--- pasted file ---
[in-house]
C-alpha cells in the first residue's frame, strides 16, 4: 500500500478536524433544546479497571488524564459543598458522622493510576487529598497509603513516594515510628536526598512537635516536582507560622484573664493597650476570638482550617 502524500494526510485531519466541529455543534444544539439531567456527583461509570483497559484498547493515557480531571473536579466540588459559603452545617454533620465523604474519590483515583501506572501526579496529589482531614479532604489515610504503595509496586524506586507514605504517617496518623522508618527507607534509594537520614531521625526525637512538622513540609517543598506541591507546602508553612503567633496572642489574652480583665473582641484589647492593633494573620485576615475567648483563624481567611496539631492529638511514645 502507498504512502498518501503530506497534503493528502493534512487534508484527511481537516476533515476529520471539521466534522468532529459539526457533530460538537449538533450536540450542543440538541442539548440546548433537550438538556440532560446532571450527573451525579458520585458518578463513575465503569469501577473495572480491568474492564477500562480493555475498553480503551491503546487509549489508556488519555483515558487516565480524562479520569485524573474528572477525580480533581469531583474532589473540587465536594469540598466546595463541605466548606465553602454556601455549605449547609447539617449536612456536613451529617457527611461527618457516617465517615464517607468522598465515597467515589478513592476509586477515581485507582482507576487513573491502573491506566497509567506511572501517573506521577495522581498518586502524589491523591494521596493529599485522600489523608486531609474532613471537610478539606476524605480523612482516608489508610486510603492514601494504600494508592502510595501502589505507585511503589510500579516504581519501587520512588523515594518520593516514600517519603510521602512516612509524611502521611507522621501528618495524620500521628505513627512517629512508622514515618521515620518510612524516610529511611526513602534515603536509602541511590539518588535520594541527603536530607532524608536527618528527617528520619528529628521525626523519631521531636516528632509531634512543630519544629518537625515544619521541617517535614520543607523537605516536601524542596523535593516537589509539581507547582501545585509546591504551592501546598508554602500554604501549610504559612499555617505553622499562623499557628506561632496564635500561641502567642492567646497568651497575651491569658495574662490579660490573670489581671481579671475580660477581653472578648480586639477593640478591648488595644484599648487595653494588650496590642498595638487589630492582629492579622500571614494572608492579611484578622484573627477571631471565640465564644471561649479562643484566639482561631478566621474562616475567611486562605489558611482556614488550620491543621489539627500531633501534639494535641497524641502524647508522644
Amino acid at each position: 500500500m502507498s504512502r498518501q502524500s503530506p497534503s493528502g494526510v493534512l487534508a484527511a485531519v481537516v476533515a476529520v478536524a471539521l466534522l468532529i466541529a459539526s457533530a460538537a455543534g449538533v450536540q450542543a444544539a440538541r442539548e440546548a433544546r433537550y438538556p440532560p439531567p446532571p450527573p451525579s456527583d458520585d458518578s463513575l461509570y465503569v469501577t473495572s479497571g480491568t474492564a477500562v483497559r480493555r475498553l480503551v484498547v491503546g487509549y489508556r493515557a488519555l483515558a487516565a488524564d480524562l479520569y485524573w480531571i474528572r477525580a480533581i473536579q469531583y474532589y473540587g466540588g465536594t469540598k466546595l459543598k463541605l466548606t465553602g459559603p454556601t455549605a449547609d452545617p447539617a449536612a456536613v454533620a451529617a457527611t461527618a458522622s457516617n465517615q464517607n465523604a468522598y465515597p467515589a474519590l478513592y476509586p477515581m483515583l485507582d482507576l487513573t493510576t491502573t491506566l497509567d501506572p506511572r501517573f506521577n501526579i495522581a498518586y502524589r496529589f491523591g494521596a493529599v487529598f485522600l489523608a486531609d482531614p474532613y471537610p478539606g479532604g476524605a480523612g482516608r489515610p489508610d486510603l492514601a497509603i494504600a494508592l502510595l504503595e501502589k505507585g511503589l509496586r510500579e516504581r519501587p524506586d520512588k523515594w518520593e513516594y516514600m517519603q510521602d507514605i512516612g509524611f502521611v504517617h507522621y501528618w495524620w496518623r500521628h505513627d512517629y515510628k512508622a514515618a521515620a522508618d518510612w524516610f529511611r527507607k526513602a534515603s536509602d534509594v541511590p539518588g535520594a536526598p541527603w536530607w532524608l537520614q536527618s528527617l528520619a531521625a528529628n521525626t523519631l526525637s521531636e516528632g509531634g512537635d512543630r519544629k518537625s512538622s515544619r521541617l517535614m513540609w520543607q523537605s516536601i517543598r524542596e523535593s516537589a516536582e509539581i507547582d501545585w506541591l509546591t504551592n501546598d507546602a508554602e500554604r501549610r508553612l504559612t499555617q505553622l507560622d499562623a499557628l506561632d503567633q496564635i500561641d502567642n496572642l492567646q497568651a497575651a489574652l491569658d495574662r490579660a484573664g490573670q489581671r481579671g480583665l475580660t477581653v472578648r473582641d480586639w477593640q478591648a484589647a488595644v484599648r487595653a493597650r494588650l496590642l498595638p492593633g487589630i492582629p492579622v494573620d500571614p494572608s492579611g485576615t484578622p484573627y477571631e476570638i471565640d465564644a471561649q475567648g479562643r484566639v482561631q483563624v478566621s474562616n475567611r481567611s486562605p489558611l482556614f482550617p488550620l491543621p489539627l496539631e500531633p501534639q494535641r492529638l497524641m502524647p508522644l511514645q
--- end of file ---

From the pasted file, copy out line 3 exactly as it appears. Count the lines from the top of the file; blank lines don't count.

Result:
Amino acid at each position: 500500500m502507498s504512502r498518501q502524500s503530506p497534503s493528502g494526510v493534512l487534508a484527511a485531519v481537516v476533515a476529520v478536524a471539521l466534522l468532529i466541529a459539526s457533530a460538537a455543534g449538533v450536540q450542543a444544539a440538541r442539548e440546548a433544546r433537550y438538556p440532560p439531567p446532571p450527573p451525579s456527583d458520585d458518578s463513575l461509570y465503569v469501577t473495572s479497571g480491568t474492564a477500562v483497559r480493555r475498553l480503551v484498547v491503546g487509549y489508556r493515557a488519555l483515558a487516565a488524564d480524562l479520569y485524573w480531571i474528572r477525580a480533581i473536579q469531583y474532589y473540587g466540588g465536594t469540598k466546595l459543598k463541605l466548606t465553602g459559603p454556601t455549605a449547609d452545617p447539617a449536612a456536613v454533620a451529617a457527611t461527618a458522622s457516617n465517615q464517607n465523604a468522598y465515597p467515589a474519590l478513592y476509586p477515581m483515583l485507582d482507576l487513573t493510576t491502573t491506566l497509567d501506572p506511572r501517573f506521577n501526579i495522581a498518586y502524589r496529589f491523591g494521596a493529599v487529598f485522600l489523608a486531609d482531614p474532613y471537610p478539606g479532604g476524605a480523612g482516608r489515610p489508610d486510603l492514601a497509603i494504600a494508592l502510595l504503595e501502589k505507585g511503589l509496586r510500579e516504581r519501587p524506586d520512588k523515594w518520593e513516594y516514600m517519603q510521602d507514605i512516612g509524611f502521611v504517617h507522621y501528618w495524620w496518623r500521628h505513627d512517629y515510628k512508622a514515618a521515620a522508618d518510612w524516610f529511611r527507607k526513602a534515603s536509602d534509594v541511590p539518588g535520594a536526598p541527603w536530607w532524608l537520614q536527618s528527617l528520619a531521625a528529628n521525626t523519631l526525637s521531636e516528632g509531634g512537635d512543630r519544629k518537625s512538622s515544619r521541617l517535614m513540609w520543607q523537605s516536601i517543598r524542596e523535593s516537589a516536582e509539581i507547582d501545585w506541591l509546591t504551592n501546598d507546602a508554602e500554604r501549610r508553612l504559612t499555617q505553622l507560622d499562623a499557628l506561632d503567633q496564635i500561641d502567642n496572642l492567646q497568651a497575651a489574652l491569658d495574662r490579660a484573664g490573670q489581671r481579671g480583665l475580660t477581653v472578648r473582641d480586639w477593640q478591648a484589647a488595644v484599648r487595653a493597650r494588650l496590642l498595638p492593633g487589630i492582629p492579622v494573620d500571614p494572608s492579611g485576615t484578622p484573627y477571631e476570638i471565640d465564644a471561649q475567648g479562643r484566639v482561631q483563624v478566621s474562616n475567611r481567611s486562605p489558611l482556614f482550617p488550620l491543621p489539627l496539631e500531633p501534639q494535641r492529638l497524641m502524647p508522644l511514645q